What Happens When Someone Falls Overboard From A Ship?

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If someone falls overboard from a ship, the best thing to do is to raise a ‘Man overboard!’ alarm and keep track of the victim’s location. The ship can then turn back to get the fallen passenger by using a ‘man overboard rescue turn.’ The victim can try to stay calm and relaxed, and hope for the best.

Falling overboard from a ship in the open sea is one of the worst things that could happen to someone traveling onboard. Why, you ask? Well, mainly because there are a number of dangers involved and the odds of rescue are severely stacked against the victim.

It sounds pessimistic, but it’s true.

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The Dangers Of Falling Overboard

The Fall

To start with, there’s the fall itself. Large vessels, such as cruise and naval ships, have their decks situated high above the water’s surface. This means that if someone falls from the deck, they could fall from a height of at least a few dozen meters, if not more.

cruise ship
Cruise ships are huge (Photo Credit: Pixabay)

The risk of bodily harm when falling into water depends on how you fall, that is, the posture of your body as you fall. Unless you’re intentionally jumping overboard (which you shouldn’t!), you’ll likely be in a poor position when you hit the water, which could result in serious injury.

To be more specific, water is an incompressible liquid, which means that falling into water from a significant height is not much different from falling onto solid ground. That’s why people, such as divers, who purposefully jump into the water do so from as low of a height as possible and in a pencil-like posture to efficiently break the surface without injuring themselves.

diving into water head-first position
Divers often assume this position while taking the plunge (Image Source: Wikipedia.org)

Someone who falls into the water from a great height by accident will likely sustain not-so-minor injuries, such as broken bones or fractures.

Cold Shock Response

If a person falls overboard into chilly water, their body instinctively expels all the air inside them and they involuntarily try to inhale as much air as possible. This reflex action could lead to the victim unconsciously swallowing the frigid saltwater that surrounds them, which could worsen the situation, particularly if the victim is submerged.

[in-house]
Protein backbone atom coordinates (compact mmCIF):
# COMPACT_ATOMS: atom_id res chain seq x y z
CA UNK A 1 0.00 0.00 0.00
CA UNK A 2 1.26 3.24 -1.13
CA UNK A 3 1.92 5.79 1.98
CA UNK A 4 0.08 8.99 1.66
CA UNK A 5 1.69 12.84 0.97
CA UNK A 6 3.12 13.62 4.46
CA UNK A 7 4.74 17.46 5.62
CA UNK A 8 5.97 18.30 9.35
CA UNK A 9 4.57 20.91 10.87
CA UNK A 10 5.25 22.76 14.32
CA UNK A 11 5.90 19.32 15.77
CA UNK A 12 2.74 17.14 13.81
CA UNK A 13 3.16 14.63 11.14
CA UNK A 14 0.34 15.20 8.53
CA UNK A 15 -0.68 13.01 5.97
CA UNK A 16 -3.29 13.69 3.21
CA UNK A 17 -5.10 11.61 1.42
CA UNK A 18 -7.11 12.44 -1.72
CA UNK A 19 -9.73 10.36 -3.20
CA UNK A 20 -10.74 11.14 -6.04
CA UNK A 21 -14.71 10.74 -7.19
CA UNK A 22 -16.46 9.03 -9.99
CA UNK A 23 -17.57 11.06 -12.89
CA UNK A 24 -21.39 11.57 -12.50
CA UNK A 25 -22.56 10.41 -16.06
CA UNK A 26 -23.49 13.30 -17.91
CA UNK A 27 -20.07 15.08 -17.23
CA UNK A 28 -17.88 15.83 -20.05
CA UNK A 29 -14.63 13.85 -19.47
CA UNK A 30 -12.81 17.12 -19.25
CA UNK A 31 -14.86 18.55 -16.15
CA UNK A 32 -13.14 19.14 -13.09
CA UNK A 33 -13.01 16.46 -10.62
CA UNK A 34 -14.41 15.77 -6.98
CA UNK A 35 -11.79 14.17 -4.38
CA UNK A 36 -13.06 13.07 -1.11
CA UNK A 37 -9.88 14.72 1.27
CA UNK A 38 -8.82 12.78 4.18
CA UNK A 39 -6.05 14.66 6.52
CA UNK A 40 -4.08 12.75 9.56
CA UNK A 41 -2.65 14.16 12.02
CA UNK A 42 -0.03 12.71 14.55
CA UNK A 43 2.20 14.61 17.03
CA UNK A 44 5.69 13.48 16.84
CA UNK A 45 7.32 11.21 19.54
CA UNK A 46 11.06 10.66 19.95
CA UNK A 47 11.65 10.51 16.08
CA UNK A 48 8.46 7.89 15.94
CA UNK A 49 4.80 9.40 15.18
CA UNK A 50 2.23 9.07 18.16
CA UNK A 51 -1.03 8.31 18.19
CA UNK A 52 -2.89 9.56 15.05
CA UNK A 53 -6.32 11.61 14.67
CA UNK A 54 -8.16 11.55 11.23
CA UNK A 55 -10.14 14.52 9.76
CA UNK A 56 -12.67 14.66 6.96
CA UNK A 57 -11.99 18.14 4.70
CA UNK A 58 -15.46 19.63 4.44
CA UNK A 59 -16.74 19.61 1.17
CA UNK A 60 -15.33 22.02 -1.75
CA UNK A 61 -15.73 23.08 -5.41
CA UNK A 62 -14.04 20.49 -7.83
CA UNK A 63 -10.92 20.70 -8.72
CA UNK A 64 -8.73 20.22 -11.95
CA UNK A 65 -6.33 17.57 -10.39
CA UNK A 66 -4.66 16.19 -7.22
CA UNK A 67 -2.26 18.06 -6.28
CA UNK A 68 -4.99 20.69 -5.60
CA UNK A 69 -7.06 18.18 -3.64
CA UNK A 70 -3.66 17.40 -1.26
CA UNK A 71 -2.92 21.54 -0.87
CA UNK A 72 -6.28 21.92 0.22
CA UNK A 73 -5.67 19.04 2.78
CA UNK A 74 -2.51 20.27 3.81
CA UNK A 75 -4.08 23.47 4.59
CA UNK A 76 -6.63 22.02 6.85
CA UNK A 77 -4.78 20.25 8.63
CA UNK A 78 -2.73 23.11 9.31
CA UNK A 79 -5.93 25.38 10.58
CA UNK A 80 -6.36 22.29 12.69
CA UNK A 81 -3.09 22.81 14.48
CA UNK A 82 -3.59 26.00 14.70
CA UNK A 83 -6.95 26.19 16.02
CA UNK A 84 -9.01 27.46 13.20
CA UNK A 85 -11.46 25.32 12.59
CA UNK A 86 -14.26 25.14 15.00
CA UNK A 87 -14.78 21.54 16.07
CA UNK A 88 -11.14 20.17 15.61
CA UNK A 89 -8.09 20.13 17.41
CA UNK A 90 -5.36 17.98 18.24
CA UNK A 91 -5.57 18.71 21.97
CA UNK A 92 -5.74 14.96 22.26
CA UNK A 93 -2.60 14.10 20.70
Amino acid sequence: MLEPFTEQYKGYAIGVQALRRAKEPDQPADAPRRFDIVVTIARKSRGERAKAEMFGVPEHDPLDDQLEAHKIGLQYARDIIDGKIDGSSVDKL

cold shock response
Cold shock response is a reflex that is triggered when the human body comes in contact with something extremely cold.

In fact, cold shock response is probably the most common cause of death from sudden immersion in very cold water (Source).

Risk Of Being Too Close To The Ship

If you fall too close to a ship, one of the dangers is being thrown around by the strong currents. While you won’t be sucked under or shredded by the propellers of a big ship, you might be thrown away by the turbulent water around the ship’s hull, making it harder for someone onboard to locate you.


Your chances of survival and how long you can survive depend on the water temperature you fall into. Caribbean waters are usually warm enough to keep you alive for a while, but falling into the icy waters of the Arctic Ocean can cause hypothermia, leading to the loss of brain function and death in just a few minutes.

titanic jack and rose plank scene
A still from the movie Titanic. Hypothermia was the primary reason behind the death of most passengers after the RMS Titanic sank in the Atlantic in 1912.

Even if the water temperature is relatively higher, you can’t stay afloat in the water forever because the water is still colder than your body’s core temperature. Your body will lose heat to the surrounding water, which is warmer than your body, causing you to lose body heat.

Aquatic Creatures

This factor is totally dependent on the fauna biodiversity of the water. The profile of marine creatures in the Arctic, where the water is extremely cold, is quite different from the marine beasts found in the Caribbean.

Sharks – one of the most dangerous aquatic creatures living in the world’s oceans (Photo Credit: TsuneoMP / Shutterstock)

Although sharks, one of the scariest aquatic creatures known to attack humans, are found in all major oceans of the world, they usually live in regions where the water isn’t too cold. They are also pretty good at locating their prey (through electroreception) and will attack if they sense even small traces of blood in the environment.